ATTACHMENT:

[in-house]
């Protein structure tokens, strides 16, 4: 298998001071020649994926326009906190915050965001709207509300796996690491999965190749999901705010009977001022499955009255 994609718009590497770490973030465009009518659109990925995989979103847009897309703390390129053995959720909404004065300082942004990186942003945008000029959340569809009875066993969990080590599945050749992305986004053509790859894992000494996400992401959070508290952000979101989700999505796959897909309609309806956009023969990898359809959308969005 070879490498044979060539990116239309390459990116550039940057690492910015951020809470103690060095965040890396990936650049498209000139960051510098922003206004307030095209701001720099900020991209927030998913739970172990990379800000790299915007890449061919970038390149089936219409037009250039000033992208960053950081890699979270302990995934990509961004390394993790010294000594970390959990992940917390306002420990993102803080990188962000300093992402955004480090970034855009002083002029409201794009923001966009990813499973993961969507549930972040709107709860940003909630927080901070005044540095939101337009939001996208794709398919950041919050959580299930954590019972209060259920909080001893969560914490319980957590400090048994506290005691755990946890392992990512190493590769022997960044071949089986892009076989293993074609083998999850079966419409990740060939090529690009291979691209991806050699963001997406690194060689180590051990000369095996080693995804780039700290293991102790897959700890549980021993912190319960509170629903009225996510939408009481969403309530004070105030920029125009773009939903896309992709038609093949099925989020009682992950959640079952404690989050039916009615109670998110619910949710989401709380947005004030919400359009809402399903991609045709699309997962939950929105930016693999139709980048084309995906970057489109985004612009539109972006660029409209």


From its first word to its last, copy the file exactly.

[in-house]
């Protein structure tokens, strides 16, 4: 298998001071020649994926326009906190915050965001709207509300796996690491999965190749999901705010009977001022499955009255 994609718009590497770490973030465009009518659109990925995989979103847009897309703390390129053995959720909404004065300082942004990186942003945008000029959340569809009875066993969990080590599945050749992305986004053509790859894992000494996400992401959070508290952000979101989700999505796959897909309609309806956009023969990898359809959308969005 070879490498044979060539990116239309390459990116550039940057690492910015951020809470103690060095965040890396990936650049498209000139960051510098922003206004307030095209701001720099900020991209927030998913739970172990990379800000790299915007890449061919970038390149089936219409037009250039000033992208960053950081890699979270302990995934990509961004390394993790010294000594970390959990992940917390306002420990993102803080990188962000300093992402955004480090970034855009002083002029409201794009923001966009990813499973993961969507549930972040709107709860940003909630927080901070005044540095939101337009939001996208794709398919950041919050959580299930954590019972209060259920909080001893969560914490319980957590400090048994506290005691755990946890392992990512190493590769022997960044071949089986892009076989293993074609083998999850079966419409990740060939090529690009291979691209991806050699963001997406690194060689180590051990000369095996080693995804780039700290293991102790897959700890549980021993912190319960509170629903009225996510939408009481969403309530004070105030920029125009773009939903896309992709038609093949099925989020009682992950959640079952404690989050039916009615109670998110619910949710989401709380947005004030919400359009809402399903991609045709699309997962939950929105930016693999139709980048084309995906970057489109985004612009539109972006660029409209």